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My love is lost-my studies marr'd,
My friends disgraced and changed;
My thoughts all scatter'd and impair'd,
My relatives estranged :
Yet can I not by day recall
My ruin'd spirit from its thrall.

FRANCESCA AND PAULO.

A passage from LEIGH Hunt's Story of Rimini. READY she sat with one hand to turn o'er The leaf, to which her thoughts ran on before, The other on the table, half enwreathed In the thick tresses over which she breathed. So sat she fix'd, and so observed was she Of one, who at the door stood tenderly, Paulo,—who from a window seeing her Go straight across the lawn, and guessing where, Had thought she was in tears, and found, that day, His usual efforts vain to keep away. Twice had he seen her since the Prince was gone, On some small matter needing unison ; Twice linger'd, and conversed, and grown long friends ; But not till now where no one else attends.“ May I come in ?” said he :-it made her start, That smiling voice; she colour'd, press'd her heart A moment, as for breath, and then with free And usual tone, said, --" yes,-certainly." There's wont to be, at conscious times like these, An affectation of a bright-eyed ease, An air of something quite serene and sure, As if to seem so, were to be, secure. With this the lovers met, with thirst they spoke, With this sat down to read the self-saine book, And Paulo, by degrees, gently embraced With one permitted hand her lovely waist; And both their cheeks, like peaches on a tree, Came with a touch together thrillingly, And o'er the book they hung, and nothing said, And every lingering page grew longer as they read.

As thus they sat, and felt with leaps of heart
Their colour change, they came upon the part
Where fond Genevra, with the flame long nurst,
Smiled upon Lancelot, when he kiss'd her first :-
That touch, at last, through every fibre slid ;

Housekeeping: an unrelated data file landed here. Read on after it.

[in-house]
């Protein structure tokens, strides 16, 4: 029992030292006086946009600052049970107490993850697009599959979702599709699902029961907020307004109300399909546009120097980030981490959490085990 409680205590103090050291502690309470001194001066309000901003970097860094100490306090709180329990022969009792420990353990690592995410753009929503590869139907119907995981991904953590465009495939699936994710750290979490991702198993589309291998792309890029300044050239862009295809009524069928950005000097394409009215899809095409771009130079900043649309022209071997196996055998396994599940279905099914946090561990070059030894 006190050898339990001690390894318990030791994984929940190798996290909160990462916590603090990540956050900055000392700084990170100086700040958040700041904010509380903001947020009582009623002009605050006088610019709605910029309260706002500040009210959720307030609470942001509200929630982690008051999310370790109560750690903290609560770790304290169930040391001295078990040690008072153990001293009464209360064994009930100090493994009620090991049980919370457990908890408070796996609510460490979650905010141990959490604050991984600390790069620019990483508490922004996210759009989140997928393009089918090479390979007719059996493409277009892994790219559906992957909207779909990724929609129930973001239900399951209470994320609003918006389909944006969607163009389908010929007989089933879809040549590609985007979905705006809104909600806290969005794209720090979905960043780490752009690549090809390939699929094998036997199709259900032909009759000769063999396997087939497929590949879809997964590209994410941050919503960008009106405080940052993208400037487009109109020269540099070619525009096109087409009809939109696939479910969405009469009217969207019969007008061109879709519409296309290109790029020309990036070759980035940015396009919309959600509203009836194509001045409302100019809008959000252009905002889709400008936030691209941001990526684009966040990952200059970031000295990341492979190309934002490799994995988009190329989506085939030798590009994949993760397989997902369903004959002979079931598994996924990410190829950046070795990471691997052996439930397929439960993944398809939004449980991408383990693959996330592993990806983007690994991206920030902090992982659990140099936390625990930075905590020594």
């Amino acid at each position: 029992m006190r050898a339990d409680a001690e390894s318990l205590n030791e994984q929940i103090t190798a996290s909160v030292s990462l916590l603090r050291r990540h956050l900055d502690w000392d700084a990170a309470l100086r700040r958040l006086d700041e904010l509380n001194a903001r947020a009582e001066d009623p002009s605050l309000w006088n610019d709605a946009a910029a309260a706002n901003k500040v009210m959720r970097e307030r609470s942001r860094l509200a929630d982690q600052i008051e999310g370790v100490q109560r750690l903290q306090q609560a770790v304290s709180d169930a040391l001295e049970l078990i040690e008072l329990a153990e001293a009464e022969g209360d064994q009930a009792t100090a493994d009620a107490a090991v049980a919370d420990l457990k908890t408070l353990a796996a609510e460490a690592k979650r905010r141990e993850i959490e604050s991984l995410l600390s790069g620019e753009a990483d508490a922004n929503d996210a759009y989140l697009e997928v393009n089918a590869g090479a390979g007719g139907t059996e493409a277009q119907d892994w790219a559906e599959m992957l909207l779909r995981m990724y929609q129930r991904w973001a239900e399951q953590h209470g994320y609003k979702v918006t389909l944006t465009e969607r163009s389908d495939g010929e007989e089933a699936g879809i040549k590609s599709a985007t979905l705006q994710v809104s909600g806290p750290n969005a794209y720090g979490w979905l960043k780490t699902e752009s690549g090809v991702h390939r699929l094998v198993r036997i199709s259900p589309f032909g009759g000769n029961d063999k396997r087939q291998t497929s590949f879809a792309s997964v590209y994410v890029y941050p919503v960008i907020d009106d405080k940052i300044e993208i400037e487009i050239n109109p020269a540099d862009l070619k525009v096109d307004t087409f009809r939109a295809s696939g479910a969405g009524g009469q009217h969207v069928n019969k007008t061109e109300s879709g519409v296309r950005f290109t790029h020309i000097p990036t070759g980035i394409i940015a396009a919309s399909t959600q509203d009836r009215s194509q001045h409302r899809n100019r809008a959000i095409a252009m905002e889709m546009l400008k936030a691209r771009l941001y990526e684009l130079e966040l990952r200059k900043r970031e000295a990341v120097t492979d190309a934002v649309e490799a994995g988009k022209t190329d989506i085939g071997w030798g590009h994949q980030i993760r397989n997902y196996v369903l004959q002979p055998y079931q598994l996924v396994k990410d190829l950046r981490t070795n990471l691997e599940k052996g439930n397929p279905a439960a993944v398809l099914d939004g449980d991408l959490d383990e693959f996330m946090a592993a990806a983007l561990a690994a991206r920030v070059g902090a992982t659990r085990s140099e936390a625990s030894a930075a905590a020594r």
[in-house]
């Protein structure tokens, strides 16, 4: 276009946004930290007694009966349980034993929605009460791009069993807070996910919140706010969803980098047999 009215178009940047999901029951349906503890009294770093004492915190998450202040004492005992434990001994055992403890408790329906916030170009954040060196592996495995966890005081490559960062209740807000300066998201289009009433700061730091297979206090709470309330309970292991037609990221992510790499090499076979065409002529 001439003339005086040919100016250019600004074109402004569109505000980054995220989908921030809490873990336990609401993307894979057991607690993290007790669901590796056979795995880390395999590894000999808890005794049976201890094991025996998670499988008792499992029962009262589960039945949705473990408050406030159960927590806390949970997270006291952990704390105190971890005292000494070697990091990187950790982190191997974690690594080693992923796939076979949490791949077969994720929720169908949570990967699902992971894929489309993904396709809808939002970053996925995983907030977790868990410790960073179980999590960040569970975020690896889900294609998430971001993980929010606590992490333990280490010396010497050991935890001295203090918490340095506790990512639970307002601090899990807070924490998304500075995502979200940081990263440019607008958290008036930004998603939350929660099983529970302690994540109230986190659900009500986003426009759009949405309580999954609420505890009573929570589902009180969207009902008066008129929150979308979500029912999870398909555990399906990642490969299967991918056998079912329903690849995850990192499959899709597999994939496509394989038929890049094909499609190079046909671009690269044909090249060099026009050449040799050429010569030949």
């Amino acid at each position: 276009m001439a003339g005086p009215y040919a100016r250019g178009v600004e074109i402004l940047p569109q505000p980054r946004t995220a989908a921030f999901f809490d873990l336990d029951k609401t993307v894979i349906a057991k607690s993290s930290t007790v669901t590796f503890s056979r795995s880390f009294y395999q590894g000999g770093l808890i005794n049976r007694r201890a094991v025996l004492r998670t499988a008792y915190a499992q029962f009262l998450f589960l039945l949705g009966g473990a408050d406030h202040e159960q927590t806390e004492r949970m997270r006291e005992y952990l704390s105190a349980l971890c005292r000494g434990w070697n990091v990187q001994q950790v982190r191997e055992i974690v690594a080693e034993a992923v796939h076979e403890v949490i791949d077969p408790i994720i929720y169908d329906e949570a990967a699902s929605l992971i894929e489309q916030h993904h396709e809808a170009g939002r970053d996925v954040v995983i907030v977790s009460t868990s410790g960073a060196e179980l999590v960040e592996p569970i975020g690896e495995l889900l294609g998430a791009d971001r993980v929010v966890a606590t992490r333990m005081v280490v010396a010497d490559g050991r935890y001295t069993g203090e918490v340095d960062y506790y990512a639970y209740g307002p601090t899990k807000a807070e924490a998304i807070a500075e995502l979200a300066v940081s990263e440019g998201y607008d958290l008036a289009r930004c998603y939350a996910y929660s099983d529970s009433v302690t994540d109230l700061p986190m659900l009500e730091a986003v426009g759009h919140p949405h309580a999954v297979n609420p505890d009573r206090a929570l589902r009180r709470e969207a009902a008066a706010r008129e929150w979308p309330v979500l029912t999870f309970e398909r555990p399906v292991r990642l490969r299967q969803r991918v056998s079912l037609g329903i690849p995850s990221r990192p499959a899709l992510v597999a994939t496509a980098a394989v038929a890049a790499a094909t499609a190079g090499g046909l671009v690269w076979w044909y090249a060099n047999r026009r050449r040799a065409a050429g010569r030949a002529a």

And Paulo turn'd, scarce knowing what he did,
Only be felt he could no more dissemble,
And kiss'd her, mouth to mouth, all in a tremble.
Oh then she wept,—the poor Francesca wept;
And pardon oft he pray'd ; and then she swept
The tears away, and look'd him in the face,
And, well as words might serve the truth disgrace,
She told him all, up to that very hour,
The father's guile, th' undwelt-in bridal bower,
And wish'd for wings on which they two might soar
Far, far away, as doves to their own shore,
With claim from none.—That day they read no more.

BALLAD.

Found in a novel entitled Oonagh Lynch, the authorship of which is not avowed. It is well entitled to a place here.

She will not drink the blood-red wine

That sparkles bright and high ;
She sits her down to wail and pine,

The salt tear in her eye.
Will you not drink the wine of France,

Nor yet the wine of Spain ?
" Oh better I love the wan water

I ne'er must drink again!”

The peach like fair maid's cheek is found;

Our southern fruit is fair;
And ye may seek all Scotland round,

Nor find such fruit grow there.
"I better love the bramble black;

The blackberry is good
For these are fruits of Scottish braes,

And they grow in our gay green wood."

Will ye not sleep in golden bed?

The curtains are of silk, Of broidery is the coverlet,

The sheets are white as milk? "Oh! the heather is a better bed,

'Neath the north winds blowing free; And I long to lay my weary head

On the swaird of my own countree.”

THE WANING MOON.

Another of Bryant's beautiful poems. I've watch'd too late ; the morn is near ;